On May 24, 2023

Glenn Burres named assistant chief


Glenn Burres, 58, was named Assistant Fire Chief, a 25 to 30-hour a week part-time position in the beginning of April.

Burres moved to Killington about 16 years ago after retiring as the deputy chief of a fire department in Newburgh, New York.

“I worked up from being a firefighter up to deputy chief and retired after 20 years,” he said. “My wife was living up here [in Killington] already — my daughter went to Killington Elementary — and it was time to come up here full time. I’ve been coming and working here for well over 20 years,” he said, adding. “I bartended up at Killington, most of those years, full time — seasonally at the K-1 Base Lodge, then at the golf course in the summer.”

He was a volunteer with Killington Fire and Rescue before being named Assistant Chief, a part-time job. 

“I applied for the chief’s job. But, unfortunately, there were some reciprocation issues between New York and Vermont. I mean, I have stacks and stacks of certifications but unfortunately some of them are not recognized in Vermont,” he explained. “Chris [LaHart] is federal, so he’s nationally certified … I really enjoy working for Chris, I think he’s a great person for this job. He takes it very personally, he doesn’t like people being unhappy.”

Burres is in charge of training volunteer firefighters. “Every Tuesday night from 6-9 p.m. we go and do what we’ve talked about in the classroom,” he said. “Then there’s times where I’ll have guys come in and say, ‘Hey, listen, I want to learn to drive a truck… or let’s go throw some water around. Or can you teach me how to use a saw?’ I say: ‘Let’s go!’ I try to make myself available as much as possible for whoever wants to learn… This is my main job.”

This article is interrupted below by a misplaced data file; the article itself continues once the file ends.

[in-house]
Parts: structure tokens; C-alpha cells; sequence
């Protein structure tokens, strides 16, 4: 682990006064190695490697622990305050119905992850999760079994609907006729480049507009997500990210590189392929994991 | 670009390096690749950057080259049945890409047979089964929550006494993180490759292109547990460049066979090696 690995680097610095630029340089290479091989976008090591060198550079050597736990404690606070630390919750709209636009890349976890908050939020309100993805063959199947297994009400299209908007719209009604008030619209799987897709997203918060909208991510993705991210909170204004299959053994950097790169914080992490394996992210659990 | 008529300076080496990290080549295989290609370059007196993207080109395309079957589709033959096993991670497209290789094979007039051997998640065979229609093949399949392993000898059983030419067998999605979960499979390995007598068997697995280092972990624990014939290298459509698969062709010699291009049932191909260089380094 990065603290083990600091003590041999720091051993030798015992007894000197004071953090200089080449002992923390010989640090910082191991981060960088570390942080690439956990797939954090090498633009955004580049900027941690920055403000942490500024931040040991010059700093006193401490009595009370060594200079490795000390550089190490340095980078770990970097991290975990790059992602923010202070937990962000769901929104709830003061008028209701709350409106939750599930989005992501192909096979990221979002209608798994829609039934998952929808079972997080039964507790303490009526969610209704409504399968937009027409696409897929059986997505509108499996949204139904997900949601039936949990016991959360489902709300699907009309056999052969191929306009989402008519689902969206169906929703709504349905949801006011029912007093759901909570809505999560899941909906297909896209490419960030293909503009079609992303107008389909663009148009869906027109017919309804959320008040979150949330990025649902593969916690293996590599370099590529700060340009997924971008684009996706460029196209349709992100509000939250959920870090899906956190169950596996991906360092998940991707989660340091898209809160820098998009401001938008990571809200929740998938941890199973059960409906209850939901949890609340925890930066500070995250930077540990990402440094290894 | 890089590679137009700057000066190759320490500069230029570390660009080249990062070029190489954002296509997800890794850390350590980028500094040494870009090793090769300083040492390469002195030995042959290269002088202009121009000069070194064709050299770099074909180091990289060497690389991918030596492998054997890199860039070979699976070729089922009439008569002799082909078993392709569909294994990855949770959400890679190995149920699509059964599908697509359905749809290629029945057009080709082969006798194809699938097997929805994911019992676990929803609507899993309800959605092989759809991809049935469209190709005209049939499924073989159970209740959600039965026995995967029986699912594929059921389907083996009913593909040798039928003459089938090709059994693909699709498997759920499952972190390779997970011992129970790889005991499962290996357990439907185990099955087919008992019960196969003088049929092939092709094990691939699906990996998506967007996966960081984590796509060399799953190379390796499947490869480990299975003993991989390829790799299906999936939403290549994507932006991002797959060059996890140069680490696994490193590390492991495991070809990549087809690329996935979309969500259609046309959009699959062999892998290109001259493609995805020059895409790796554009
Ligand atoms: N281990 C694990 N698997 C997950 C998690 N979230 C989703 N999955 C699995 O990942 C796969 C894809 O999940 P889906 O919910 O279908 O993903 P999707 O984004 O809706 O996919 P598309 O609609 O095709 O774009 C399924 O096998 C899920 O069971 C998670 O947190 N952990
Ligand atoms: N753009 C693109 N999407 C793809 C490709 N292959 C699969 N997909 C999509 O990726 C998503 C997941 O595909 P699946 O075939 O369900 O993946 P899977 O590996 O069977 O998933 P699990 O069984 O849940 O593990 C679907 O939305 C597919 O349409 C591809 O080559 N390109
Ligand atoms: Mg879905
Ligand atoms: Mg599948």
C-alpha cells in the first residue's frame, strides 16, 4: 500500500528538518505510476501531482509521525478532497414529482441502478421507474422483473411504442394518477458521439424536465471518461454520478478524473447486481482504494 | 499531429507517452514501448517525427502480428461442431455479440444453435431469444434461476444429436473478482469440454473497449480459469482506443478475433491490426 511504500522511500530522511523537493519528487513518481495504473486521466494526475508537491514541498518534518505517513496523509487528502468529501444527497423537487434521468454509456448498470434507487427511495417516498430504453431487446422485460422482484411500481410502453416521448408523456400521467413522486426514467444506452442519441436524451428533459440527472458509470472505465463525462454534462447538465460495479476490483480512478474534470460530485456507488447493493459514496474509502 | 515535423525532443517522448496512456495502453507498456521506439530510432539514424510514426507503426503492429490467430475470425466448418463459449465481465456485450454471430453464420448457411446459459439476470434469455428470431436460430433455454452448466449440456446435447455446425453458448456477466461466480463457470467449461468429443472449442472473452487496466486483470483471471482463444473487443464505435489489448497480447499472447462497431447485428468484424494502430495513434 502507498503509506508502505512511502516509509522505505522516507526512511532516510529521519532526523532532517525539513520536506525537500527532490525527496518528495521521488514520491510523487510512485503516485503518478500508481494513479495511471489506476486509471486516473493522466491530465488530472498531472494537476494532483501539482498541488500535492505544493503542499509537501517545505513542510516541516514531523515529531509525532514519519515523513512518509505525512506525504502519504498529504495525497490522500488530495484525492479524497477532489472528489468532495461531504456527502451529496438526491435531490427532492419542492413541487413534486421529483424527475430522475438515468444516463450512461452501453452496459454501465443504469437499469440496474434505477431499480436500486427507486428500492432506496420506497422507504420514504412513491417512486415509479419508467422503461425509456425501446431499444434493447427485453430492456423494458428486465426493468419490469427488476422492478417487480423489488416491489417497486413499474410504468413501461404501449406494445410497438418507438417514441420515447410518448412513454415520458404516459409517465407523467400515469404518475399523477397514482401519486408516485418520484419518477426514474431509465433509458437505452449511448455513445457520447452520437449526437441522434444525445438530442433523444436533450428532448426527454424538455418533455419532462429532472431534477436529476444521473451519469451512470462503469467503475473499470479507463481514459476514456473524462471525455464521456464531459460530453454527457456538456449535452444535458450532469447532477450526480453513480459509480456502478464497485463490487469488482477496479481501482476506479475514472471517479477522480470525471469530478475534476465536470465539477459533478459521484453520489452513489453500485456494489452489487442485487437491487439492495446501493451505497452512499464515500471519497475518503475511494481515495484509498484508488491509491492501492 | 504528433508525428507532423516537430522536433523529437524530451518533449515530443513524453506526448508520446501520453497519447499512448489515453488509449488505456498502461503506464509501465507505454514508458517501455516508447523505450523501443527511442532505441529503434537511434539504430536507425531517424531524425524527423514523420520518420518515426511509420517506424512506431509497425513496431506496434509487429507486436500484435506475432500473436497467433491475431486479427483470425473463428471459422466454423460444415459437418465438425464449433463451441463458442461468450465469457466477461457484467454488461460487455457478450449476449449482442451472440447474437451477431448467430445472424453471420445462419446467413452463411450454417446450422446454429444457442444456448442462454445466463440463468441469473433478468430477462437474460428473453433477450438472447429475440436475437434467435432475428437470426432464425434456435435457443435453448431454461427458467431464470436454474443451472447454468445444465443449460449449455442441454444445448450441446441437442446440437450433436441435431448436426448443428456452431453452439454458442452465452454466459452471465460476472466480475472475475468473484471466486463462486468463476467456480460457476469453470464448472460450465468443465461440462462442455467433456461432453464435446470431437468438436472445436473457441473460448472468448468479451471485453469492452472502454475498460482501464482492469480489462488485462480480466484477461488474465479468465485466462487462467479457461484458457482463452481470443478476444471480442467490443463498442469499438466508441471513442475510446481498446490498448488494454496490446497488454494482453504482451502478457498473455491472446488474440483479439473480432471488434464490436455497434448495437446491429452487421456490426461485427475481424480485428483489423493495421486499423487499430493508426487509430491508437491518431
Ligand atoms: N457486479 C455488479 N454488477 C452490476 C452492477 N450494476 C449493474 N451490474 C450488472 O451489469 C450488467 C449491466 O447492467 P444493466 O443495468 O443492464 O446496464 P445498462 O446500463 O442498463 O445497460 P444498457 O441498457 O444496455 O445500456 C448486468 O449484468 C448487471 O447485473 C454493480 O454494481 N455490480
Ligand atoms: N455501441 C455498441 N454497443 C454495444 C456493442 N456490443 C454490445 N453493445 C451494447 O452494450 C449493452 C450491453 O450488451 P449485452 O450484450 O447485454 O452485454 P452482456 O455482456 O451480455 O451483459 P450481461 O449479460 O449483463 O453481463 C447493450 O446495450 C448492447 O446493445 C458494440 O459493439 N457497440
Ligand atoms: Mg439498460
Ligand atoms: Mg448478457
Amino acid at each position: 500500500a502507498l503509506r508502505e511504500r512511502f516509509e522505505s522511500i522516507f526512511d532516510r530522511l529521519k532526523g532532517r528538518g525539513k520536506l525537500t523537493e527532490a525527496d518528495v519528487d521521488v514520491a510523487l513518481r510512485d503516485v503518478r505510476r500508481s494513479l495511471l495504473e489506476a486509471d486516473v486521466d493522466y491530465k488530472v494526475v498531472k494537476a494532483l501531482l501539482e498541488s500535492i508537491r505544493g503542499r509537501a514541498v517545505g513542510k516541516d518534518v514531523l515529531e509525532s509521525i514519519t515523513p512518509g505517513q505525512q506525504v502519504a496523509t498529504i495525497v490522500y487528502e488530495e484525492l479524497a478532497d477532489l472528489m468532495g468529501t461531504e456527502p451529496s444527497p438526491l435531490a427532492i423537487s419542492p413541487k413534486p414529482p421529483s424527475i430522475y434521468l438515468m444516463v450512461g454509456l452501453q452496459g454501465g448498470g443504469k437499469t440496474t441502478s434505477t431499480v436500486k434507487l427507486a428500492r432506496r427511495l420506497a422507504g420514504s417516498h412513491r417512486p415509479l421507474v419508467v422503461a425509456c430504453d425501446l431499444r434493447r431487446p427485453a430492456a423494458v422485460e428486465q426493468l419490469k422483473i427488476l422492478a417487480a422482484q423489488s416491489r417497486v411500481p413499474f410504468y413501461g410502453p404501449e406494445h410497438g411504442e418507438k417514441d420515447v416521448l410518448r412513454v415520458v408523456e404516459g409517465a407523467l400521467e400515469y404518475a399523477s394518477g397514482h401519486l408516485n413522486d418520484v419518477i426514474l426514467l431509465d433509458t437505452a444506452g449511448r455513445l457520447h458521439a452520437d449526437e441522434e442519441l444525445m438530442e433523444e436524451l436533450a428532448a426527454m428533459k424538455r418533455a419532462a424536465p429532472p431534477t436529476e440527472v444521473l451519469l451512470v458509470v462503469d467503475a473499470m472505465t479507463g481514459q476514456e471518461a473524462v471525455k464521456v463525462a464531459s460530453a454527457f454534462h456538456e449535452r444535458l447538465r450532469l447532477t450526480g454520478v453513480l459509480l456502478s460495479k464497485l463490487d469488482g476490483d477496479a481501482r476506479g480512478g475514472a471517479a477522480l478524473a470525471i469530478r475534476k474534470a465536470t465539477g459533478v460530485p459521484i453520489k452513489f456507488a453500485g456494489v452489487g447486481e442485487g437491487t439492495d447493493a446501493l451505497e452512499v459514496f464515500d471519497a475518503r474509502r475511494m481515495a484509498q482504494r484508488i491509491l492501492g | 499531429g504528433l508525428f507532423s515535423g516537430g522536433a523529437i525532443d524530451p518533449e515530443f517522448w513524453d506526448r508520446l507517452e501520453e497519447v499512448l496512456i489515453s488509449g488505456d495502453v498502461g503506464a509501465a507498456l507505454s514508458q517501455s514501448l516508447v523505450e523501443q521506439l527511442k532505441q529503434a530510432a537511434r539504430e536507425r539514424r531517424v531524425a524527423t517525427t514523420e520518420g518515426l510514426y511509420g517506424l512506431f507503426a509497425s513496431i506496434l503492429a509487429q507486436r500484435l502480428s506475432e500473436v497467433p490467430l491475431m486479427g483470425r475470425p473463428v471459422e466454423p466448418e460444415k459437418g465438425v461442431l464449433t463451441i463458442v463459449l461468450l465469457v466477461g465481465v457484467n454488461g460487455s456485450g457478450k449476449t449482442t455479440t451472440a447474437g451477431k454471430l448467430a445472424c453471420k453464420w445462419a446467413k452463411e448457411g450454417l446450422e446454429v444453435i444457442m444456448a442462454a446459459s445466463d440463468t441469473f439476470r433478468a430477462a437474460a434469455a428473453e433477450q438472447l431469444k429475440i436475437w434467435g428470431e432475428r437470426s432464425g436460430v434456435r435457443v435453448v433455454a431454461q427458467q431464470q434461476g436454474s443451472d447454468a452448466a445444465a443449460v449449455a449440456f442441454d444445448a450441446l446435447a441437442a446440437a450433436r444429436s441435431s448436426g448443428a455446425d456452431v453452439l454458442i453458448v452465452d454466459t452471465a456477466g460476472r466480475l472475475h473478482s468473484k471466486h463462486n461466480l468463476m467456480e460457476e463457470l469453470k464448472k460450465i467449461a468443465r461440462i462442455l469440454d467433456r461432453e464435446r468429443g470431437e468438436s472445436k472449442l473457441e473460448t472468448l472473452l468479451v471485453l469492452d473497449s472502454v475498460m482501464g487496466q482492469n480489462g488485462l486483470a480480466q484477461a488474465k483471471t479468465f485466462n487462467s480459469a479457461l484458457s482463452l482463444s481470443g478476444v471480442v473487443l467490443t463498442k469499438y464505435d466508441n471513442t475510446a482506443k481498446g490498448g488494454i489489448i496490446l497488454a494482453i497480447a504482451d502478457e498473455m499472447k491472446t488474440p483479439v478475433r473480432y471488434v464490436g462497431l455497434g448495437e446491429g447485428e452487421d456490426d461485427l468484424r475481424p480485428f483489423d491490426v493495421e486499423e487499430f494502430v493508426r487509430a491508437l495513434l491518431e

A lot of that training is done internally, but some certifications have to be taught by a certified trainer, which Burres schedules. “I get in touch with different purveyors that may want to come in and do training — the experts. I’m in touch with the state and in charge of keeping people’s training credits up to snuff so they are still certified on the fire-side; Mark is doing the first responder-side,” he said.

Trainings are always ongoing for all members of Killington Fire and Rescue, Burres explained.

“A couple of weeks ago, I trained on electric vehicles, charging stations, and electric bicycles, because we’re getting more and more of that. You don’t realize how many fires are caused by those and how dangerous those things are,” he said. Adding “it takes a normal car fire maybe 500 to 1,000 gallons of water put out depending on if it’s fully evolved. For an electrical vehicle fire, it’s at least 10,000 gallons and it has to be watched for 24 hours straight because they often rekindle… Essentially what electric vehicles are is thousands and thousands of battery [cells]. Well, if one disintegrates then they start catching fire side-by-side… almost like they’re bottle rockets and fireworks. And as soon as you think you’ve got it put out, 24 hours later it can restart.

“We have a lot of electric vehicles up here and a lot of charging stations up here,” he continued. “You know, they recommend at least being 500 feet away from any occupied building for charging stations? No one does that because there was no standard when they were being put in.